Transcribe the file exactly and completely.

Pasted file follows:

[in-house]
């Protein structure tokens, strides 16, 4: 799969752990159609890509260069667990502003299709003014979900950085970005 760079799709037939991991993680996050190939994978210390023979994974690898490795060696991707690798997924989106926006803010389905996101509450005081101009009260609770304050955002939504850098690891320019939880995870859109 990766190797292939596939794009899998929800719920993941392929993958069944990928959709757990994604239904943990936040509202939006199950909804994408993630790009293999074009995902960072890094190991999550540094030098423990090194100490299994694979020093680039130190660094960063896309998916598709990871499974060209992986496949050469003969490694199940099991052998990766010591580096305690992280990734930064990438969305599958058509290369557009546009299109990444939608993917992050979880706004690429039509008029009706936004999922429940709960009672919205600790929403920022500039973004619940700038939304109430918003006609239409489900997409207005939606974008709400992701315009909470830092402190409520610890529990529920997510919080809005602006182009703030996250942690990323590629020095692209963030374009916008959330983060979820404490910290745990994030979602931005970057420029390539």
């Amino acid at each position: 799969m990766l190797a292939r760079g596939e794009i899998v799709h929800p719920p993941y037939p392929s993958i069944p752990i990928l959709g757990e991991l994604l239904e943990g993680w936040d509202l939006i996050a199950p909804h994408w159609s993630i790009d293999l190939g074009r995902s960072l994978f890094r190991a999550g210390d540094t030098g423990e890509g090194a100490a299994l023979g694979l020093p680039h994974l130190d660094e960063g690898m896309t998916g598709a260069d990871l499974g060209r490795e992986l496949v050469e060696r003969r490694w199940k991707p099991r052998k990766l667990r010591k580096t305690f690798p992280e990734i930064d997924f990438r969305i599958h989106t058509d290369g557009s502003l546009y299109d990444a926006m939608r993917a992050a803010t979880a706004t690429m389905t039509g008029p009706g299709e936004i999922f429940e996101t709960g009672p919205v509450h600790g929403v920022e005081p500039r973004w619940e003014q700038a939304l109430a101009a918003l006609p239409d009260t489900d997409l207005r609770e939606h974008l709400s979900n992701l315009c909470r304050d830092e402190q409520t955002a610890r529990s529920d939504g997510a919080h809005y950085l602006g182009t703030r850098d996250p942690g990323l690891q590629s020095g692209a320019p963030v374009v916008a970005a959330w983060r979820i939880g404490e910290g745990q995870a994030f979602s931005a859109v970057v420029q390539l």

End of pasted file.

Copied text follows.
[in-house]
């Protein structure tokens, strides 16, 4: 799969752990159609890509260069667990502003299709003014979900950085970005 760079799709037939991991993680996050190939994978210390023979994974690898490795060696991707690798997924989106926006803010389905996101509450005081101009009260609770304050955002939504850098690891320019939880995870859109 990766190797292939596939794009899998929800719920993941392929993958069944990928959709757990994604239904943990936040509202939006199950909804994408993630790009293999074009995902960072890094190991999550540094030098423990090194100490299994694979020093680039130190660094960063896309998916598709990871499974060209992986496949050469003969490694199940099991052998990766010591580096305690992280990734930064990438969305599958058509290369557009546009299109990444939608993917992050979880706004690429039509008029009706936004999922429940709960009672919205600790929403920022500039973004619940700038939304109430918003006609239409489900997409207005939606974008709400992701315009909470830092402190409520610890529990529920997510919080809005602006182009703030996250942690990323590629020095692209963030374009916008959330983060979820404490910290745990994030979602931005970057420029390539």
């Amino acid at each position: 799969m990766l190797a292939r760079g596939e794009i899998v799709h929800p719920p993941y037939p392929s993958i069944p752990i990928l959709g757990e991991l994604l239904e943990g993680w936040d509202l939006i996050a199950p909804h994408w159609s993630i790009d293999l190939g074009r995902s960072l994978f890094r190991a999550g210390d540094t030098g423990e890509g090194a100490a299994l023979g694979l020093p680039h994974l130190d660094e960063g690898m896309t998916g598709a260069d990871l499974g060209r490795e992986l496949v050469e060696r003969r490694w199940k991707p099991r052998k990766l667990r010591k580096t305690f690798p992280e990734i930064d997924f990438r969305i599958h989106t058509d290369g557009s502003l546009y299109d990444a926006m939608r993917a992050a803010t979880a706004t690429m389905t039509g008029p009706g299709e936004i999922f429940e996101t709960g009672p919205v509450h600790g929403v920022e005081p500039r973004w619940e003014q700038a939304l109430a101009a918003l006609p239409d009260t489900d997409l207005r609770e939606h974008l709400s979900n992701l315009c909470r304050d830092e402190q409520t955002a610890r529990s529920d939504g997510a919080h809005y950085l602006g182009t703030r850098d996250p942690g990323l690891q590629s020095g692209a320019p963030v374009v916008a970005a959330w983060r979820i939880g404490e910290g745990q995870a994030f979602s931005a859109v970057v420029q390539l």